Racism is still a fiercely debated topic in America and continues to divide opinion amongst the populace, as well as playing a large role in the political landscape of America. Racism has a long history in America from its roots in slavery to the modern civil rights movement, which extended equality to all people under the law. However many believe that ethnic minorities, although protected by the law, still continue to face discrimination, especially in social settings.
Although America has extensive legislation granting people of all ethnicities and races equality, there still persist certain elements of American society which many still consider to discriminate. One such example is racial profiling, which a number of Americans are victims of every year. The stop-and-frisk program in New York City is accused of disproportionally targeting African-American and Latino men.
Under the programme the police are allowed to stop, question and frisk pedestrians and their disproportionate targeting of Africa-American and Latino men has gained widespread outcry from the public, and has been cited as an example of racism within American society. However supporters of this program have often cited FBI statistics to show that men of certain ethnicities tend to commit disproportionate amount of crime, yet this still does not justify targeting of largely innocent individuals and many studies have disproven the notion that racial profiling prevents crime.
Another area of discrimination many ethnic groups suffer in, and has been cited as an example of institutionalized racism, is housing discrimination which has led to segregation between communities, the consequences of which are unequal living conditions and poverty. Although there have been initiatives passed to combat the housing segregation such as the section 8 housing program, housing discrimination still continues to persist.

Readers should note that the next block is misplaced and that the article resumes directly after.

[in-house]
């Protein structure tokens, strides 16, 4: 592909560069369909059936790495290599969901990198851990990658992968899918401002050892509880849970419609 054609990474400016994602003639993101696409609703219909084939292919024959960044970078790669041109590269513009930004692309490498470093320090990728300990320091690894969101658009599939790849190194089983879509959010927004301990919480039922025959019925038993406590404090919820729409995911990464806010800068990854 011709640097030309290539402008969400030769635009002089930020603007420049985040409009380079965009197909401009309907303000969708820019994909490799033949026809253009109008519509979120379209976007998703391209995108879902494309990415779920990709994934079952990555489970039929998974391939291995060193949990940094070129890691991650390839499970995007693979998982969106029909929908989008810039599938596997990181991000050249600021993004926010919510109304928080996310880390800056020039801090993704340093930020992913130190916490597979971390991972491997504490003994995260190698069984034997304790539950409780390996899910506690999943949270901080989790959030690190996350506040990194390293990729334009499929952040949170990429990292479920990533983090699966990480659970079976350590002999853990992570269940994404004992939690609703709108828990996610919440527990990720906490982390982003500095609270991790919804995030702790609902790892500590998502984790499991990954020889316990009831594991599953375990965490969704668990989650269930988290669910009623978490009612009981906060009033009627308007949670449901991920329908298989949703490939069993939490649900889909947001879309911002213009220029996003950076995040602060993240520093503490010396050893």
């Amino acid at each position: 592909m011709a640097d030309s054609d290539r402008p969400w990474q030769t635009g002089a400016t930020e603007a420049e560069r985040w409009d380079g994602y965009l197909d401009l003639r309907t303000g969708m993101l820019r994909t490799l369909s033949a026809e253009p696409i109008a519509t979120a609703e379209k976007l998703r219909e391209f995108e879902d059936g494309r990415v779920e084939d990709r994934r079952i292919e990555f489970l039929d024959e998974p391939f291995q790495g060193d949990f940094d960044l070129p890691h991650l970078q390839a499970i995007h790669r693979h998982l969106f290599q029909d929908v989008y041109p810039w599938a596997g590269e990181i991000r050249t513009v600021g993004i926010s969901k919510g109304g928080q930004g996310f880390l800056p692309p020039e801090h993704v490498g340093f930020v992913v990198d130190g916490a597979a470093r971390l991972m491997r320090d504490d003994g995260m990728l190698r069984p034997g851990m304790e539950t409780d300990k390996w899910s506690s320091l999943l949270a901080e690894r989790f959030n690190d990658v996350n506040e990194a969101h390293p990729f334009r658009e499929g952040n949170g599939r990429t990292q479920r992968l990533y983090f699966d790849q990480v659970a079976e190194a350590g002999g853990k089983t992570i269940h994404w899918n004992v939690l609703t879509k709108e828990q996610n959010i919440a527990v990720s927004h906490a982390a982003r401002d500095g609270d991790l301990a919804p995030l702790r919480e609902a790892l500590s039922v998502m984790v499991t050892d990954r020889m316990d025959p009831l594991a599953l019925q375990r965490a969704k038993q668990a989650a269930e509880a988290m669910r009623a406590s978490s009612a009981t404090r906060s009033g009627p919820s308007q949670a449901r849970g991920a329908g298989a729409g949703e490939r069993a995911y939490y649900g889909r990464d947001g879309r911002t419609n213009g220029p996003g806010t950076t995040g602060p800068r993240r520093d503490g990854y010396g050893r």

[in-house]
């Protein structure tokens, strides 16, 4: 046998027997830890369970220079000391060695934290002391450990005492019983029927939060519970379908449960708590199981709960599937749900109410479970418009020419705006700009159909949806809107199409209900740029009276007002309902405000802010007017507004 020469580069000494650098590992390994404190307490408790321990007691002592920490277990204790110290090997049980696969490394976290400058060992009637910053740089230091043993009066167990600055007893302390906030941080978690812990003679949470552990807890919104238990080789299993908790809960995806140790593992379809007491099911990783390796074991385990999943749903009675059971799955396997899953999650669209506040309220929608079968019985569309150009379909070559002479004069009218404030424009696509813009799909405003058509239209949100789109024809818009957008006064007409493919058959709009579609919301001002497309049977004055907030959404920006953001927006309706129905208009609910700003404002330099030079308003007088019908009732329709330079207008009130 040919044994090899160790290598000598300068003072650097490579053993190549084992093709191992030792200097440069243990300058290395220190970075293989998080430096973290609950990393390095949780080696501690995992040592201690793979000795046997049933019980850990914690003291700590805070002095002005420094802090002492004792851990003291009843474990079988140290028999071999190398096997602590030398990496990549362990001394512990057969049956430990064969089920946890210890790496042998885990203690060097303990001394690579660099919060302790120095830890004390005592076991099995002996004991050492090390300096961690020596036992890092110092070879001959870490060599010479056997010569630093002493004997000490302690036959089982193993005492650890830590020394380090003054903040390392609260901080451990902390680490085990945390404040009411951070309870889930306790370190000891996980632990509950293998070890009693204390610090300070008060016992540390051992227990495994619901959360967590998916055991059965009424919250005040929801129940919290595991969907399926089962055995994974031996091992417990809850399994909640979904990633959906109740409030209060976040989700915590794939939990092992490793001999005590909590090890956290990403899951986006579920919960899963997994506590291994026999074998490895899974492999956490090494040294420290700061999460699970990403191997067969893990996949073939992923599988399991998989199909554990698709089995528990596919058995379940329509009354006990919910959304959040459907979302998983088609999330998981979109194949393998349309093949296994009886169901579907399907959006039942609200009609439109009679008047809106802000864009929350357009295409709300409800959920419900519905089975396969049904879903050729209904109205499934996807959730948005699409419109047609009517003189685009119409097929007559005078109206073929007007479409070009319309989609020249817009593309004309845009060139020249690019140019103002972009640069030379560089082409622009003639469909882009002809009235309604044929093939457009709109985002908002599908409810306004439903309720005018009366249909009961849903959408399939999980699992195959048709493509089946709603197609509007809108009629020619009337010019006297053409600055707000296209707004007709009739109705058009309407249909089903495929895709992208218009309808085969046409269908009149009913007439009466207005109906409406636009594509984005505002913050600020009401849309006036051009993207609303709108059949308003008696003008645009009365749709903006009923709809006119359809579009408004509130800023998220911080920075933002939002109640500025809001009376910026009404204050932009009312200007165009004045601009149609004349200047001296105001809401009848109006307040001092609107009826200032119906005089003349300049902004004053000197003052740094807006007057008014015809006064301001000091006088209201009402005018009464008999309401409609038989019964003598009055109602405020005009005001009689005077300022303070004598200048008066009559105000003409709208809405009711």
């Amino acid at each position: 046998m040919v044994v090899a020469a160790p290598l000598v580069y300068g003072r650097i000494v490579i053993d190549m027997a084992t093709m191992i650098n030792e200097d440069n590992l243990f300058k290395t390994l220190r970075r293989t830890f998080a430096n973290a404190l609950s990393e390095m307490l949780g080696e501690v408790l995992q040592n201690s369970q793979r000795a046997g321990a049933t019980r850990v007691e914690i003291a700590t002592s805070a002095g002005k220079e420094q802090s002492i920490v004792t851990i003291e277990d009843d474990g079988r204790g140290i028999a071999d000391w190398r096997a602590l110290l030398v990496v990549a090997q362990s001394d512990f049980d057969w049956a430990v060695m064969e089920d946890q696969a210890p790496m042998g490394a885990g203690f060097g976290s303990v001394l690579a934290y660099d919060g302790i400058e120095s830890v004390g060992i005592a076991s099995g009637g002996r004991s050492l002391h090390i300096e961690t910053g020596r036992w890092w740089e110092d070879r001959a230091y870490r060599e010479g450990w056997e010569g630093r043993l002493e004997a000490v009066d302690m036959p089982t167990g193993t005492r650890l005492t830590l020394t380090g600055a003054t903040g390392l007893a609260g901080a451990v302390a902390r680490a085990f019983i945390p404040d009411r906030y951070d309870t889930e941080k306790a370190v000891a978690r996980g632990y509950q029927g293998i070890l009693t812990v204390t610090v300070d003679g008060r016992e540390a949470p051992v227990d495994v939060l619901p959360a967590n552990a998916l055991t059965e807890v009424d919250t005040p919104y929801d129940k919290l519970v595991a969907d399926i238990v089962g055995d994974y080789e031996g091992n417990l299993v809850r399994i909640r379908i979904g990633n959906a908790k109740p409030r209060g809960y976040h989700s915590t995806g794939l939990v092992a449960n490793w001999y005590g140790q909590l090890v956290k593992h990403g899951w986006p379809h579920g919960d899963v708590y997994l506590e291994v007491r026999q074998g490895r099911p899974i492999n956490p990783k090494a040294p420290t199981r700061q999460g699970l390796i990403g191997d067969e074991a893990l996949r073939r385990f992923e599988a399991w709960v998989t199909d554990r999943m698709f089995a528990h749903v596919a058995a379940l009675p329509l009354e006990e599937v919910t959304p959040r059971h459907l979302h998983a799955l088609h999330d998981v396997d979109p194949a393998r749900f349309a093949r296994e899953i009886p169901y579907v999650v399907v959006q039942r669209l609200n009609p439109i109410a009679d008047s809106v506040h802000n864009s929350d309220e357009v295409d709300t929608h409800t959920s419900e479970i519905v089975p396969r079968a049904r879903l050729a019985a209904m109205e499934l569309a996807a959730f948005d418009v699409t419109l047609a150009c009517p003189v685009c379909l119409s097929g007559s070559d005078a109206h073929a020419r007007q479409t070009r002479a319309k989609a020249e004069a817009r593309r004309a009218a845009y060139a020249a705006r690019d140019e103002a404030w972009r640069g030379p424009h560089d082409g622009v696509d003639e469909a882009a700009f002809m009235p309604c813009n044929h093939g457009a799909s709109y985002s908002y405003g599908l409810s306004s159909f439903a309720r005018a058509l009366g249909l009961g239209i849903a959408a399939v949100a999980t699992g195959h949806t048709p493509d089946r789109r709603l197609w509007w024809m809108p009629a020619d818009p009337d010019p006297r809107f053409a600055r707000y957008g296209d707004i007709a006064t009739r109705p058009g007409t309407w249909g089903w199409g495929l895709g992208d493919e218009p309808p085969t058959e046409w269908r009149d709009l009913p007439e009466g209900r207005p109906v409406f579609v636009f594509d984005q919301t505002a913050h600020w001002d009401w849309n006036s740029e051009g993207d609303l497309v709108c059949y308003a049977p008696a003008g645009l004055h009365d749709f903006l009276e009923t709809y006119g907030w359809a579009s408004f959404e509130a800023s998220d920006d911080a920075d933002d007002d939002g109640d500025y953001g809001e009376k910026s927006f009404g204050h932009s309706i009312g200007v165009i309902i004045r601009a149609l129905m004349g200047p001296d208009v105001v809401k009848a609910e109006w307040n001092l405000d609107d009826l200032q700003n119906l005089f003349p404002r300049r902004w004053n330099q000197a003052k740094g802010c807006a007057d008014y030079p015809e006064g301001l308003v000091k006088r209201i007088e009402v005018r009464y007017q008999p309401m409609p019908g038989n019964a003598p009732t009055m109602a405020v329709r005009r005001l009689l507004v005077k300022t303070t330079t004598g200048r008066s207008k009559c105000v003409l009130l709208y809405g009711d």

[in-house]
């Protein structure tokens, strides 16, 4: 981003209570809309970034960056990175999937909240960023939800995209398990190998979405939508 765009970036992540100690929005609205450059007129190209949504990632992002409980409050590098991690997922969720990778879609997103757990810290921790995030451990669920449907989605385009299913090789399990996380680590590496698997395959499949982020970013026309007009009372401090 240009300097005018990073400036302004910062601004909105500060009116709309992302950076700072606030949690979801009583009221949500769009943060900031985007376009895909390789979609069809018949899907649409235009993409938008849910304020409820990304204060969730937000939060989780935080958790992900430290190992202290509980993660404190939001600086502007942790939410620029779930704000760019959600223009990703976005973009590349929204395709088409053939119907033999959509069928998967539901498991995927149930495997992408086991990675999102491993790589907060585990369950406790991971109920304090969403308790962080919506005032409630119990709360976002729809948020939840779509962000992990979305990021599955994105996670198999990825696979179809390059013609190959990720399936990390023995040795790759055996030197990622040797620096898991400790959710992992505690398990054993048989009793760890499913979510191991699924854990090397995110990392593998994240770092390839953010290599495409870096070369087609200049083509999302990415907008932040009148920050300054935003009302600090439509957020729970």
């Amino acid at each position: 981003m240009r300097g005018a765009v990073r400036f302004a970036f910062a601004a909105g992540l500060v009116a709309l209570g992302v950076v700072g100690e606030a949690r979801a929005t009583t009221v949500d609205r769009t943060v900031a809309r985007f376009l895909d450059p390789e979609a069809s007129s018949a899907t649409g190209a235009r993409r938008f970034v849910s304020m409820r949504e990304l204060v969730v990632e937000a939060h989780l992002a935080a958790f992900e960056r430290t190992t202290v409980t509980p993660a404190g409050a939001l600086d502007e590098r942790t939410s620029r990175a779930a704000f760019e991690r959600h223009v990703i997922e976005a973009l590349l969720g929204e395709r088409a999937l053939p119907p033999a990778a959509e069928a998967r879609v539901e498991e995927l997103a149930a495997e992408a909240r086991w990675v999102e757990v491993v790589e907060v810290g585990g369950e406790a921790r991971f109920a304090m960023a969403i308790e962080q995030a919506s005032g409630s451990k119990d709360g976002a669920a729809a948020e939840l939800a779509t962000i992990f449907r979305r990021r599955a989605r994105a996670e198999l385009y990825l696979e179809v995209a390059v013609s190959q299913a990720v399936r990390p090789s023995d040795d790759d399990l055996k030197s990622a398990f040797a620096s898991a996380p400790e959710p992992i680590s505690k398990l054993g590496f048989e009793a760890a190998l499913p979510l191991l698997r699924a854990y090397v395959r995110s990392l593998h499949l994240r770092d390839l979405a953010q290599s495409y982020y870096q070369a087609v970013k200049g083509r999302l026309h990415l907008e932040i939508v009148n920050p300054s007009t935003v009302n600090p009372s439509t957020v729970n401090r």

The main form in which housing discrimination manifests itself in America is ethnic minorities denied the ability to rent houses by certain landlords. According to a 2012 study commissioned by the department of Housing and Urban Development, a landlord is more likely to show a white person a two-bedroom apartment but not to a prospective Hispanic tenant, as well as waive fees and offer preferential rates to the prospective white tenant. In 2014 a study by three researchers sent out fake rental inquiries to 14,237 landlords advertised online. Their findings made a strong argument for the housing discrimination as they found that inquirers with an African-American sounding name had 9.3% less responses than white inquirers.
Although racism does not exist in American law and is vehemently stigmatized against, there is still some debate on whether or not racism still exists in the social realm of the country. There is some strong evidence to suggest that this is the case, however the public perception to such discrimination is usually one of disgust and, as a whole, public opinion on racism is generally that it should not be tolerated in any shape or form.
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